"This story showed the reality of what happened during the Khmer Rouge regime and it showed how Cambodian people experienced the suffering," Penh said. 

"This story will make people in the world know more clearly about Cambodian people. It is a lesson for the world and all leaders around the world to be careful in making their decisions when they are in power. This is an example for everyone to learn about, not just Cambodian people alone.”

Some Cambodians also see the immediate benefits that Jolie’s film production in Cambodia has generated for the country. Sokunthea Hang, a former reporter for the Cambodia Daily and current media professor at Pannasastra University of Cambodia, believes that the Academy Award submission is only one positive aspect of the situation. 

“I think it is a great honor for Cambodia to have the opportunity to showcase the country on the international stage for the nomination. Ever since the movie was shot and screened, there have been many positive responses from the Cambodian side on its quality and how young Cambodian filmmakers were able to learn from the American production team in the filmmaking process.”

When asked about the significance of the film’s Oscars nomination in the wake of current relations between the U.S. and Cambodia, Hang responded, “Most of what is being reported in the media about U.S. and Cambodia tensions is leaning toward the current political climate in Cambodia, which does not really have much impact on the film industry.”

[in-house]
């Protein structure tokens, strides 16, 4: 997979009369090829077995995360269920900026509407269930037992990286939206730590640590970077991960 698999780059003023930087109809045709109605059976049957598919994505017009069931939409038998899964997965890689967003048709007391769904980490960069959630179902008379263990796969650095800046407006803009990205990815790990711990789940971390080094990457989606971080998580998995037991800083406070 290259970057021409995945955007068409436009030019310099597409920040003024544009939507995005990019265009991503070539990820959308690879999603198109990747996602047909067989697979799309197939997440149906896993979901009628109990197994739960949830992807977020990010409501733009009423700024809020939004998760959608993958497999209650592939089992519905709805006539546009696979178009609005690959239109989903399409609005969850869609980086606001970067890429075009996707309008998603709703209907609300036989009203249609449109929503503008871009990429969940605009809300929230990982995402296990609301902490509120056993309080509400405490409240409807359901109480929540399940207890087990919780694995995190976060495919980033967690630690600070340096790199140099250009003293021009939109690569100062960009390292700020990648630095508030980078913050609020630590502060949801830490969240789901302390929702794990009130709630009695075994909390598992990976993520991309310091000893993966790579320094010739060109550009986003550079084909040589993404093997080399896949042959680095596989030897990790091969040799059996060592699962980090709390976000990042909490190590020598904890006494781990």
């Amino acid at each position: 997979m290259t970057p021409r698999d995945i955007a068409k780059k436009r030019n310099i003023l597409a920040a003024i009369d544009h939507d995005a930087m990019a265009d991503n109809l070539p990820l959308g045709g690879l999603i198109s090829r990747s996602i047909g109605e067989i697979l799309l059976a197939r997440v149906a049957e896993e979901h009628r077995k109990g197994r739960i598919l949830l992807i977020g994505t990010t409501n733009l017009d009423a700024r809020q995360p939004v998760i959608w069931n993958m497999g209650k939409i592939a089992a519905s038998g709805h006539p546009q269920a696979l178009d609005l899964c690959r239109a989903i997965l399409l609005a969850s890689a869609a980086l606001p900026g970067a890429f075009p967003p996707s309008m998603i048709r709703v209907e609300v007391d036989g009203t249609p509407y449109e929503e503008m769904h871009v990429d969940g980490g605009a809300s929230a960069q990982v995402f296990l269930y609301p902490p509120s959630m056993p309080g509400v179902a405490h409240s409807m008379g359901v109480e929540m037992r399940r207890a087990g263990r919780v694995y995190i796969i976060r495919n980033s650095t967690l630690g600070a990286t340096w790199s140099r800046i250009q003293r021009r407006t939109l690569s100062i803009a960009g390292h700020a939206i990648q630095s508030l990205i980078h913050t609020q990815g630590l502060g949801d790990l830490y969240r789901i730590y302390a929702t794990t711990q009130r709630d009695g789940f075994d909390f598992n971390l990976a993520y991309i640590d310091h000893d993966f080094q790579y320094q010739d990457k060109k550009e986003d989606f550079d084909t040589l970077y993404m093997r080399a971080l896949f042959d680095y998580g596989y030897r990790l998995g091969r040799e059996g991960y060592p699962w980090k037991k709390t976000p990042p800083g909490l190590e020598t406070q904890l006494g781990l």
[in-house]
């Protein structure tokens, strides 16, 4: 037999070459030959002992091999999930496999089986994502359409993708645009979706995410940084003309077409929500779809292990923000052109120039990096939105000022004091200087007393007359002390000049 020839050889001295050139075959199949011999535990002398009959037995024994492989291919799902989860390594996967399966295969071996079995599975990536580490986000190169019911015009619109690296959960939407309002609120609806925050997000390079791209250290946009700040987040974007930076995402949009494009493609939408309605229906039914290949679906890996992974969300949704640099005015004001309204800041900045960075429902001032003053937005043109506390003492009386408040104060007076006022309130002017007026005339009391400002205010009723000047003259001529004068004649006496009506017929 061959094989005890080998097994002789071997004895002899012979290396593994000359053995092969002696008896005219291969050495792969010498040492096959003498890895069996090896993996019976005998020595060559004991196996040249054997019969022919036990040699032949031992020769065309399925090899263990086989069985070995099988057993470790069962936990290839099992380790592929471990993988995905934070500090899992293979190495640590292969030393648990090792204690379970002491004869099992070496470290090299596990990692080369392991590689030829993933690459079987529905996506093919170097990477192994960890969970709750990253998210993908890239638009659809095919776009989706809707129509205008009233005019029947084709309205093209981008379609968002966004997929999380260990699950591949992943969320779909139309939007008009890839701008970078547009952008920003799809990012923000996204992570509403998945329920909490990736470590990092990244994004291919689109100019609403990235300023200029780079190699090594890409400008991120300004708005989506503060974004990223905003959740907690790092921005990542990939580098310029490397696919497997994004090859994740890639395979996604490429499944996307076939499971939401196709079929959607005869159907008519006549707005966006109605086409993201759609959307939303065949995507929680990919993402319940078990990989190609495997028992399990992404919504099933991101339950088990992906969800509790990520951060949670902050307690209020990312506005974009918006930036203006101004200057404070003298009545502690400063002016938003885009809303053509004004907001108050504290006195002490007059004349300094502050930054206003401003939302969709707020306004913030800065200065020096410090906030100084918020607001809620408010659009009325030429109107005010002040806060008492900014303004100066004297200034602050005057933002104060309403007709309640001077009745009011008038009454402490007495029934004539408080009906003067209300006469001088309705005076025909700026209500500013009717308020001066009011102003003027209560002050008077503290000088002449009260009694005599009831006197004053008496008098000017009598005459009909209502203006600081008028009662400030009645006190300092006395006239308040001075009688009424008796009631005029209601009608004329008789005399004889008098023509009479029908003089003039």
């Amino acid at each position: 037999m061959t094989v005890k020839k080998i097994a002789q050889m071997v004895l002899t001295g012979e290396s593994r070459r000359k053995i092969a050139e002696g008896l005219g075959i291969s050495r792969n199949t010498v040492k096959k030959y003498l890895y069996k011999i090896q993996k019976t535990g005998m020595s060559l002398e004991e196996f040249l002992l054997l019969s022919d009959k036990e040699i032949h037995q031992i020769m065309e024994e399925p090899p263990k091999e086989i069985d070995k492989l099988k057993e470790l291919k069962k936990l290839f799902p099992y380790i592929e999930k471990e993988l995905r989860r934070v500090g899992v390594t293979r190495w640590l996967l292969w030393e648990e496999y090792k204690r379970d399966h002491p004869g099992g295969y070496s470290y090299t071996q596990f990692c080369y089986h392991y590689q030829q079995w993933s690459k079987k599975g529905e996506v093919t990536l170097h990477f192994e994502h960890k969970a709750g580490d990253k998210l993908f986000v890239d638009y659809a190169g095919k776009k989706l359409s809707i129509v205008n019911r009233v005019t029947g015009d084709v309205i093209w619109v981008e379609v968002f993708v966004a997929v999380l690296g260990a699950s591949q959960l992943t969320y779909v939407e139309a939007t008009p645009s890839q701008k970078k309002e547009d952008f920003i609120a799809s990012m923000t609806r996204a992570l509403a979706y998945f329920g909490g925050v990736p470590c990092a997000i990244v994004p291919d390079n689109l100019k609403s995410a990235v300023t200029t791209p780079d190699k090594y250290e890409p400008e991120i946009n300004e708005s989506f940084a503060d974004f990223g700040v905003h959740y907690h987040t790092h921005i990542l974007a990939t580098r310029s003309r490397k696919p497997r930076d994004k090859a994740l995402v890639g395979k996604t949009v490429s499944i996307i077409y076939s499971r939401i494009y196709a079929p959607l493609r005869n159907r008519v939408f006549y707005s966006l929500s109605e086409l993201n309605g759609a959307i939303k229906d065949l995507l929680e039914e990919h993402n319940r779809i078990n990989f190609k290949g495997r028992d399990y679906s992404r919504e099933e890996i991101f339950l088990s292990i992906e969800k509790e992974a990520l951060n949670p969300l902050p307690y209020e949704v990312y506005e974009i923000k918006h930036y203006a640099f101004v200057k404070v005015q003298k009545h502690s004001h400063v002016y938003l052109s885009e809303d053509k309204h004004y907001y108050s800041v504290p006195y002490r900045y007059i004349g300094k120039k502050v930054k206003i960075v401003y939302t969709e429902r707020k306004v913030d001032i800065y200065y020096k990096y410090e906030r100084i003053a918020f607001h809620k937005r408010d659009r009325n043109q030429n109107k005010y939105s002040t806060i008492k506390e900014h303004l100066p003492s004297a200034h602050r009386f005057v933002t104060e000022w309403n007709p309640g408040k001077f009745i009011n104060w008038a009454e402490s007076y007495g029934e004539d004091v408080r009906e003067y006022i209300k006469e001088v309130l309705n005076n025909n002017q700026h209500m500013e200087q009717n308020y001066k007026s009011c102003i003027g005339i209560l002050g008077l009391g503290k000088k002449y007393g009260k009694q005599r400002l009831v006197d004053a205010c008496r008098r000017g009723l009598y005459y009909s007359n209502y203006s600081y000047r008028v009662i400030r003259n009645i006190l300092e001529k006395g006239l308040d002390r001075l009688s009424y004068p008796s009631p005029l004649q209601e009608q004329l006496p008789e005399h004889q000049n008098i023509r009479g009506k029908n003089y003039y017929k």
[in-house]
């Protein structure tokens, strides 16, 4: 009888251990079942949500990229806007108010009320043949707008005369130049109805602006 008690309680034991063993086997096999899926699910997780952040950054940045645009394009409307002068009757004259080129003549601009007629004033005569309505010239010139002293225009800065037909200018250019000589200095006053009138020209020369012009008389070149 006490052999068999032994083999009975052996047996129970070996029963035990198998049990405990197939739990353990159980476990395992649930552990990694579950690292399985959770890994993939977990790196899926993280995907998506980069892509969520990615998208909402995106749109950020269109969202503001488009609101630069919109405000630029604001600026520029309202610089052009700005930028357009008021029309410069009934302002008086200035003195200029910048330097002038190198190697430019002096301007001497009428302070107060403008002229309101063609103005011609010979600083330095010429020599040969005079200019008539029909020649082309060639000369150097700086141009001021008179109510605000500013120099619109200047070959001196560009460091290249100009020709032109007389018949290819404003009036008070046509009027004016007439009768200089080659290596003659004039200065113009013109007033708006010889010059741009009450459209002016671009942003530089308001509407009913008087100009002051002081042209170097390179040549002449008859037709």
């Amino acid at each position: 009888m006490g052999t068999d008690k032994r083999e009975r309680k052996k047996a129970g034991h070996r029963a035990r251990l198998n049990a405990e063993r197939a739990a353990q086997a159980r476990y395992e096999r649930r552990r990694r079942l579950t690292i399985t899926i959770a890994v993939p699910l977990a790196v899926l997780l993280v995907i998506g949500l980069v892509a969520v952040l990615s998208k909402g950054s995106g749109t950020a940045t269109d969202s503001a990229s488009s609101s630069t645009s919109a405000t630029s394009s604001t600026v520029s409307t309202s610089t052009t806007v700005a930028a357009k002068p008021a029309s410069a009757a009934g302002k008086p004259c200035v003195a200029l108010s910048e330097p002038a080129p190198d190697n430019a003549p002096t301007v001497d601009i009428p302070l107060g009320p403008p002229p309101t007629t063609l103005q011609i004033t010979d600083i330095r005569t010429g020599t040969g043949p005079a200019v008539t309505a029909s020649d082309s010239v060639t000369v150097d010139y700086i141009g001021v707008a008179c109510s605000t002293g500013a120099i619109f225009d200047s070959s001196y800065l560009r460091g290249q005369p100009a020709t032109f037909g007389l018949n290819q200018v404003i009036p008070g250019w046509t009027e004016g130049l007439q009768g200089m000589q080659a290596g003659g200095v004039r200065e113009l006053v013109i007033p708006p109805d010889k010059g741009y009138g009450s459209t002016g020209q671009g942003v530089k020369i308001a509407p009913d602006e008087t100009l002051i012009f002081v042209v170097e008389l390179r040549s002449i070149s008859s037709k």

The Cambodian Oscars Selection Committee is comprised of members of the film industry and is not subject to government oversight. Hun Sen, the current Prime Minister of Cambodia, is a former Khmer Rouge commander who has recently tightened free speech in the lead-up to next year’s general elections. He is also listed first in the final credits thank-you section of “First They Killed My Father.”

Jolie, who received honorary Cambodian citizenship in 2005 for her conservation efforts in the country, has made clear that she hoped her project would make a significant impact for the Cambodian people. When the film premiered at the Telluride Film Festival in early September, Jolie told The Hollywood Reporter that she made the movie “first and foremost for Cambodians.” She added, “I cannot find words to express what it means to me that I was entrusted with telling part of the story of this country.”

How much of an impact “First They Killed My Father” will have outside Cambodia remains to be seen, but one indicator will be its reception at the 2018 Oscars in March. “First They Killed My Father” is available for streaming on Netflix and is showing at select theaters nationwide.

**Global Spotlight is a nonprofit educational production, constituting a ‘fair use’ of any such copyrighted material as provided under Section 107 of the U.S. Copyright Law.